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ElectroMagnet Force Calculations?

  1. Aug 15, 2012 #1
    I was toying with the idea of making an iron core electromagnet to retrieve a broken portion of my driveshaft from a recess in the end of the crankshaft on my boat motor. The mechanic at my work said I wouldn’t be able to do it, so I figured I would entertain the idea.

    The driveshaft is somewhere between 5/8 and 3/4 of an inch in diameter. The crankshaft has a female splined hole that is about 1-1/4 inches deep and accepts the male splines or the driveshaft. About 3/4 of an inch of the the driveshaft is broken off in the crankshaft, leaving a 1/2 inch recess.

    I have a basic understanding of electricity, the relationship between volts, amps, watts and resistance and the ability to use a multimeter.

    Here are some things I know about iron core electromagnets.
    *The more windings, the greater the magnetic force.

    *The more amps flowing through the windings, the greater the magnetic force.

    *Once I figure out my power supply, I can obtain a suitable amp rate for my
    windings through the use resistors and/or a load such as a light.

    Here are some things I don’t know.
    *What direction is the force the strongest? Toward the end of the iron core?

    *How does the size and composition of the core effect the strength of the magnetic force?

    *Is it a reasonable task to build an electromagnet that can create 10-25lbs of pull, if so would that force be able to act on a slug of metal that’s not much more than a few cubic centimeters?

    *Would I be better off to build a big magnet that will not fit in the recess but may have more overall force, or make a small one that can fit into the recess and directly contact the piece to be removed. How much will the force diminish over that 1/2 inch gap?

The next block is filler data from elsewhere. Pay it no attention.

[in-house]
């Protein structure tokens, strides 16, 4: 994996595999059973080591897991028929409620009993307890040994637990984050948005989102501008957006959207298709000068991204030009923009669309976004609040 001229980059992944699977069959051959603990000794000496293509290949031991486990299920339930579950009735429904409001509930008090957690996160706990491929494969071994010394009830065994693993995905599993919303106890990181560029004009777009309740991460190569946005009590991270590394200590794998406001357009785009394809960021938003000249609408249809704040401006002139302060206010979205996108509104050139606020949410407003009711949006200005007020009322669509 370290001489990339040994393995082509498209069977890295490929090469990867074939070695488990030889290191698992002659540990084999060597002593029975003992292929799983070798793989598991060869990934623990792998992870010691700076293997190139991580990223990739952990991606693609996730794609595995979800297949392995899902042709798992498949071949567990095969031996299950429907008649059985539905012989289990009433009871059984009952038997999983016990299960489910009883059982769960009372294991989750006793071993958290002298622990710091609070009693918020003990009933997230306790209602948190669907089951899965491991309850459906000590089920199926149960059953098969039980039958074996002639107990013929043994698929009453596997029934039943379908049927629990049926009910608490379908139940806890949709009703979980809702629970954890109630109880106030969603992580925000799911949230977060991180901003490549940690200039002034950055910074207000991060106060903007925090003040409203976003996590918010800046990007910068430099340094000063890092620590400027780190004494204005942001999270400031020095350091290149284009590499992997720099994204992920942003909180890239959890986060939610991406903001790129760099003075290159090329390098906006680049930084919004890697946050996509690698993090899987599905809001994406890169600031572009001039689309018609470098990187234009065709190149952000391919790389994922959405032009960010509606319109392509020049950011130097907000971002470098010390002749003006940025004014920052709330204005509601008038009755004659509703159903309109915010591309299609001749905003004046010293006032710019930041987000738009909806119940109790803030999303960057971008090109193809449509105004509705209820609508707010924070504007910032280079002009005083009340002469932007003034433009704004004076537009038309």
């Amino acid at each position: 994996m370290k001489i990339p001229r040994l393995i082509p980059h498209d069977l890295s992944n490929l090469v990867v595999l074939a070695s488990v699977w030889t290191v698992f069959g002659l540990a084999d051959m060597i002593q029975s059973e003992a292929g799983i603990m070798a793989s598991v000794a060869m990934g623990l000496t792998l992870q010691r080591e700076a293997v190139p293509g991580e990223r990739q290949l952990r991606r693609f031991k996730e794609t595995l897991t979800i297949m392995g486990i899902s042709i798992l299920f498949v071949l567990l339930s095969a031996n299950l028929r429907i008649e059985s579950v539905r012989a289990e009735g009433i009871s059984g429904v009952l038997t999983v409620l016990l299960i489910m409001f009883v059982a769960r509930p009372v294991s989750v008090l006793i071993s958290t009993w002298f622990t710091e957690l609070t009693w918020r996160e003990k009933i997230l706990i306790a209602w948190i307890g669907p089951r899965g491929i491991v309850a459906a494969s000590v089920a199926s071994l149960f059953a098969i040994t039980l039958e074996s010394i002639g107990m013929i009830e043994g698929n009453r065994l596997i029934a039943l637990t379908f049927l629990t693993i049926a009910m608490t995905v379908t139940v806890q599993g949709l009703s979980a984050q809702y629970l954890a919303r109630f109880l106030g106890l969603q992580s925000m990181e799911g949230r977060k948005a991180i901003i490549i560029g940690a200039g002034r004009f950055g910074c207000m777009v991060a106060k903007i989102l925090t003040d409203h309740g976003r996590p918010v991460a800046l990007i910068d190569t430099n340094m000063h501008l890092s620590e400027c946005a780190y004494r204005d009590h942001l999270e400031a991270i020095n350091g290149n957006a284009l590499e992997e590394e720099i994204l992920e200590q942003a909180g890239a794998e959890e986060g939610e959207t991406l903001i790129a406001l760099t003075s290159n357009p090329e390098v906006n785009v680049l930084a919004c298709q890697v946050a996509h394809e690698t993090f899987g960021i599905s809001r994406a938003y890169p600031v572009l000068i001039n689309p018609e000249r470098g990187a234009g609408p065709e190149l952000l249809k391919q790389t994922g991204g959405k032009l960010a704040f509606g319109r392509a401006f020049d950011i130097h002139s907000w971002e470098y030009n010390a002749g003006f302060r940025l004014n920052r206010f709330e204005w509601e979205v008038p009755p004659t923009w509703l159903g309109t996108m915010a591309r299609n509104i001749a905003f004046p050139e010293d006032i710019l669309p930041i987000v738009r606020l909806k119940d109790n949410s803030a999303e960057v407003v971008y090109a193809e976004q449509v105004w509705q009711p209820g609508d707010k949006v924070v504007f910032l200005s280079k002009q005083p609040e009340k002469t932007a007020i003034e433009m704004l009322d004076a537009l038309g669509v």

*Is the metal of the crank around the slug I’m trying to remove going to deflect or redirect the magnetic force in any way?

    *Do these examples have an iron core? http://www.solenoidcity.com/electromagnet/E-28-150p1.htm

    Any input would be great, thanks.
     
  2. jcsd
  3. Sep 1, 2012 #2
    Definitely make the magnet touch the object. The force is the strongest just above the surface at the end of the core, and decays very very fast (something like distance cubed). The force calculations are complicated and if you have a good power supply with current limiting maybe you can build something. It you fold the magnetic field back onto itself and have some king of air gap this would work best (like in a horseshoe magnet). But what I would do instead is using a strong conventional magnet, you will never get the field strength of these with a home made electromagnet. If you worry about turning it on and off you could put it in some kind of bucket of a non magnetic material like brass. When you pull the magnet out of the bucket the things attached to the outside fall off.
     
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